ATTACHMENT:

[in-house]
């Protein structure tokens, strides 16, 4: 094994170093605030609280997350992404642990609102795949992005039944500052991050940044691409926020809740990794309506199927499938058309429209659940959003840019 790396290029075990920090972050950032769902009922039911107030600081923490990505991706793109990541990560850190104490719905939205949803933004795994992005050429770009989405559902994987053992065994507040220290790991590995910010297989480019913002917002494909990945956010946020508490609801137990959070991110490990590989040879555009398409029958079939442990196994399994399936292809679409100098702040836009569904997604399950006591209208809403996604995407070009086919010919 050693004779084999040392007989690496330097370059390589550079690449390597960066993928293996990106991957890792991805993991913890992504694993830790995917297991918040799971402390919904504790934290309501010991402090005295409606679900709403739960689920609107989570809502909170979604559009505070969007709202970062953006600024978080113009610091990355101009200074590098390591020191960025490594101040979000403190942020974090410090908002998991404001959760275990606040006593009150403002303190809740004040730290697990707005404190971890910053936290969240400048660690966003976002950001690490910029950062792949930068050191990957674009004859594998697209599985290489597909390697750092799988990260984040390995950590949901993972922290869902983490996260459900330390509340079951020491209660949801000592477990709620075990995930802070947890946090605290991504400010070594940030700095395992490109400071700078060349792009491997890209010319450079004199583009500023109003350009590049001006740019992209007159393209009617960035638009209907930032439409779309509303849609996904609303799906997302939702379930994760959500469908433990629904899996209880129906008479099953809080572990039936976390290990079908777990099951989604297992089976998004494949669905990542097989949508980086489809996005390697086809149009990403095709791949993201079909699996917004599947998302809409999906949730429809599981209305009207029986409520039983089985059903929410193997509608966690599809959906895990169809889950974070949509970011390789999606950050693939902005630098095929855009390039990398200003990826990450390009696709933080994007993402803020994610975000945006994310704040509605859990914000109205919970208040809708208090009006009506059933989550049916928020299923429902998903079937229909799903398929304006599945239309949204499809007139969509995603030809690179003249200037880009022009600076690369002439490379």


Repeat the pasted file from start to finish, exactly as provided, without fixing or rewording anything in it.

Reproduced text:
[in-house]
């Protein structure tokens, strides 16, 4: 094994170093605030609280997350992404642990609102795949992005039944500052991050940044691409926020809740990794309506199927499938058309429209659940959003840019 790396290029075990920090972050950032769902009922039911107030600081923490990505991706793109990541990560850190104490719905939205949803933004795994992005050429770009989405559902994987053992065994507040220290790991590995910010297989480019913002917002494909990945956010946020508490609801137990959070991110490990590989040879555009398409029958079939442990196994399994399936292809679409100098702040836009569904997604399950006591209208809403996604995407070009086919010919 050693004779084999040392007989690496330097370059390589550079690449390597960066993928293996990106991957890792991805993991913890992504694993830790995917297991918040799971402390919904504790934290309501010991402090005295409606679900709403739960689920609107989570809502909170979604559009505070969007709202970062953006600024978080113009610091990355101009200074590098390591020191960025490594101040979000403190942020974090410090908002998991404001959760275990606040006593009150403002303190809740004040730290697990707005404190971890910053936290969240400048660690966003976002950001690490910029950062792949930068050191990957674009004859594998697209599985290489597909390697750092799988990260984040390995950590949901993972922290869902983490996260459900330390509340079951020491209660949801000592477990709620075990995930802070947890946090605290991504400010070594940030700095395992490109400071700078060349792009491997890209010319450079004199583009500023109003350009590049001006740019992209007159393209009617960035638009209907930032439409779309509303849609996904609303799906997302939702379930994760959500469908433990629904899996209880129906008479099953809080572990039936976390290990079908777990099951989604297992089976998004494949669905990542097989949508980086489809996005390697086809149009990403095709791949993201079909699996917004599947998302809409999906949730429809599981209305009207029986409520039983089985059903929410193997509608966690599809959906895990169809889950974070949509970011390789999606950050693939902005630098095929855009390039990398200003990826990450390009696709933080994007993402803020994610975000945006994310704040509605859990914000109205919970208040809708208090009006009506059933989550049916928020299923429902998903079937229909799903398929304006599945239309949204499809007139969509995603030809690179003249200037880009022009600076690369002439490379």